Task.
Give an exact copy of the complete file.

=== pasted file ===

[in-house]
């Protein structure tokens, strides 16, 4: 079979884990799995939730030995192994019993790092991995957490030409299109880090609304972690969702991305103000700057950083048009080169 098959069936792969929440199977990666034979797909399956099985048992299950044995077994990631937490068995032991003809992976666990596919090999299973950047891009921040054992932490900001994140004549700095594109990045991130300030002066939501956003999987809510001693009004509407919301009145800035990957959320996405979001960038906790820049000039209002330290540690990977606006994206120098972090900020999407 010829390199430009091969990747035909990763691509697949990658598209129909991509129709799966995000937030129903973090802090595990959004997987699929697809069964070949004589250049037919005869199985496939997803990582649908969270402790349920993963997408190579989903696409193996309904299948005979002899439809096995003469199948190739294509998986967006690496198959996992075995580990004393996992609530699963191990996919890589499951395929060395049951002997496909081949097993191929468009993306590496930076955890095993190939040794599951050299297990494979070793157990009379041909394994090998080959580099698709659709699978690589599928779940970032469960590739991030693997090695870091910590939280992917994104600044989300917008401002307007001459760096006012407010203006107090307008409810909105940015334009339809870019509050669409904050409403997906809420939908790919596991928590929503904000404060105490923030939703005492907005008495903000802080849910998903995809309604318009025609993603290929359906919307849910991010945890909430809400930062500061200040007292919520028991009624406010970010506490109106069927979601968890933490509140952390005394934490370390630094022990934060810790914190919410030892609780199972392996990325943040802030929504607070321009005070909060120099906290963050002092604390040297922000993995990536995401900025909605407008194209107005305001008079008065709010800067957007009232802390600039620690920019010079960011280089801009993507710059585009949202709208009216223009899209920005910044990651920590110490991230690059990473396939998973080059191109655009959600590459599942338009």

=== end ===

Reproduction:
[in-house]
């Protein structure tokens, strides 16, 4: 079979884990799995939730030995192994019993790092991995957490030409299109880090609304972690969702991305103000700057950083048009080169 098959069936792969929440199977990666034979797909399956099985048992299950044995077994990631937490068995032991003809992976666990596919090999299973950047891009921040054992932490900001994140004549700095594109990045991130300030002066939501956003999987809510001693009004509407919301009145800035990957959320996405979001960038906790820049000039209002330290540690990977606006994206120098972090900020999407 010829390199430009091969990747035909990763691509697949990658598209129909991509129709799966995000937030129903973090802090595990959004997987699929697809069964070949004589250049037919005869199985496939997803990582649908969270402790349920993963997408190579989903696409193996309904299948005979002899439809096995003469199948190739294509998986967006690496198959996992075995580990004393996992609530699963191990996919890589499951395929060395049951002997496909081949097993191929468009993306590496930076955890095993190939040794599951050299297990494979070793157990009379041909394994090998080959580099698709659709699978690589599928779940970032469960590739991030693997090695870091910590939280992917994104600044989300917008401002307007001459760096006012407010203006107090307008409810909105940015334009339809870019509050669409904050409403997906809420939908790919596991928590929503904000404060105490923030939703005492907005008495903000802080849910998903995809309604318009025609993603290929359906919307849910991010945890909430809400930062500061200040007292919520028991009624406010970010506490109106069927979601968890933490509140952390005394934490370390630094022990934060810790914190919410030892609780199972392996990325943040802030929504607070321009005070909060120099906290963050002092604390040297922000993995990536995401900025909605407008194209107005305001008079008065709010800067957007009232802390600039620690920019010079960011280089801009993507710059585009949202709208009216223009899209920005910044990651920590110490991230690059990473396939998973080059191109655009959600590459599942338009």